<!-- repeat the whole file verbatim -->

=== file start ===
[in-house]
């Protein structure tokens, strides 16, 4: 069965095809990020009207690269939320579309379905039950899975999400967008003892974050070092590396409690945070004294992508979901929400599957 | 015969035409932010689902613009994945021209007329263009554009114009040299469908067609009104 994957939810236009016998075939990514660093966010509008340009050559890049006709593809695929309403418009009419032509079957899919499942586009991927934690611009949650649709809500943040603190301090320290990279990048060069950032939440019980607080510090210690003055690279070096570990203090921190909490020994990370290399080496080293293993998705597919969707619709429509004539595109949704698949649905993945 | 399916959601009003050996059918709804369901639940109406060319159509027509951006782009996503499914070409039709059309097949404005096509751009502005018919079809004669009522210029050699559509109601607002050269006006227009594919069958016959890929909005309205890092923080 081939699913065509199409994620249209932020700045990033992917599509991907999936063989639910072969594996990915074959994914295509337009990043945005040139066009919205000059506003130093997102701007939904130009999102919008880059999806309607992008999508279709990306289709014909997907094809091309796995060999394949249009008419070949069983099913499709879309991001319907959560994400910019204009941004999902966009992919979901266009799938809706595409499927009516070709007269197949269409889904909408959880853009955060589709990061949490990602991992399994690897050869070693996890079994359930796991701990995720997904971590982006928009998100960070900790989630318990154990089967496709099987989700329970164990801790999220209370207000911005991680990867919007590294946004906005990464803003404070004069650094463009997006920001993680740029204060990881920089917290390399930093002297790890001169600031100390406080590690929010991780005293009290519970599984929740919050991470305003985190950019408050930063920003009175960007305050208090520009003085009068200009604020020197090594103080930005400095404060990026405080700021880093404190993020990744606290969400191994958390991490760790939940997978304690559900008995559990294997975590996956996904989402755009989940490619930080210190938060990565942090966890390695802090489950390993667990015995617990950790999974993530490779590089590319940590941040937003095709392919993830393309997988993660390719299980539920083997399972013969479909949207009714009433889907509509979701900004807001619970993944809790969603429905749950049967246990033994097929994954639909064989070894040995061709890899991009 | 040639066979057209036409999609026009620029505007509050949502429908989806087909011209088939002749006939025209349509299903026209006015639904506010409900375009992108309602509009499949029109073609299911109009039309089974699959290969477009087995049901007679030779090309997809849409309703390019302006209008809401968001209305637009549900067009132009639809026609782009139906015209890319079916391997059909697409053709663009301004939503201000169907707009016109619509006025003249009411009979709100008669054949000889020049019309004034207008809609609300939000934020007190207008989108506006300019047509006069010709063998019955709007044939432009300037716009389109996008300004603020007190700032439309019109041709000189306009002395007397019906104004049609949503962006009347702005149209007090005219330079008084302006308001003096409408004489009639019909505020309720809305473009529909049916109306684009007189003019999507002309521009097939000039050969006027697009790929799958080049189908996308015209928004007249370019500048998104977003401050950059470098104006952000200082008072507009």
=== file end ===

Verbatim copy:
[in-house]
């Protein structure tokens, strides 16, 4: 069965095809990020009207690269939320579309379905039950899975999400967008003892974050070092590396409690945070004294992508979901929400599957 | 015969035409932010689902613009994945021209007329263009554009114009040299469908067609009104 994957939810236009016998075939990514660093966010509008340009050559890049006709593809695929309403418009009419032509079957899919499942586009991927934690611009949650649709809500943040603190301090320290990279990048060069950032939440019980607080510090210690003055690279070096570990203090921190909490020994990370290399080496080293293993998705597919969707619709429509004539595109949704698949649905993945 | 399916959601009003050996059918709804369901639940109406060319159509027509951006782009996503499914070409039709059309097949404005096509751009502005018919079809004669009522210029050699559509109601607002050269006006227009594919069958016959890929909005309205890092923080 081939699913065509199409994620249209932020700045990033992917599509991907999936063989639910072969594996990915074959994914295509337009990043945005040139066009919205000059506003130093997102701007939904130009999102919008880059999806309607992008999508279709990306289709014909997907094809091309796995060999394949249009008419070949069983099913499709879309991001319907959560994400910019204009941004999902966009992919979901266009799938809706595409499927009516070709007269197949269409889904909408959880853009955060589709990061949490990602991992399994690897050869070693996890079994359930796991701990995720997904971590982006928009998100960070900790989630318990154990089967496709099987989700329970164990801790999220209370207000911005991680990867919007590294946004906005990464803003404070004069650094463009997006920001993680740029204060990881920089917290390399930093002297790890001169600031100390406080590690929010991780005293009290519970599984929740919050991470305003985190950019408050930063920003009175960007305050208090520009003085009068200009604020020197090594103080930005400095404060990026405080700021880093404190993020990744606290969400191994958390991490760790939940997978304690559900008995559990294997975590996956996904989402755009989940490619930080210190938060990565942090966890390695802090489950390993667990015995617990950790999974993530490779590089590319940590941040937003095709392919993830393309997988993660390719299980539920083997399972013969479909949207009714009433889907509509979701900004807001619970993944809790969603429905749950049967246990033994097929994954639909064989070894040995061709890899991009 | 040639066979057209036409999609026009620029505007509050949502429908989806087909011209088939002749006939025209349509299903026209006015639904506010409900375009992108309602509009499949029109073609299911109009039309089974699959290969477009087995049901007679030779090309997809849409309703390019302006209008809401968001209305637009549900067009132009639809026609782009139906015209890319079916391997059909697409053709663009301004939503201000169907707009016109619509006025003249009411009979709100008669054949000889020049019309004034207008809609609300939000934020007190207008989108506006300019047509006069010709063998019955709007044939432009300037716009389109996008300004603020007190700032439309019109041709000189306009002395007397019906104004049609949503962006009347702005149209007090005219330079008084302006308001003096409408004489009639019909505020309720809305473009529909049916109306684009007189003019999507002309521009097939000039050969006027697009790929799958080049189908996308015209928004007249370019500048998104977003401050950059470098104006952000200082008072507009």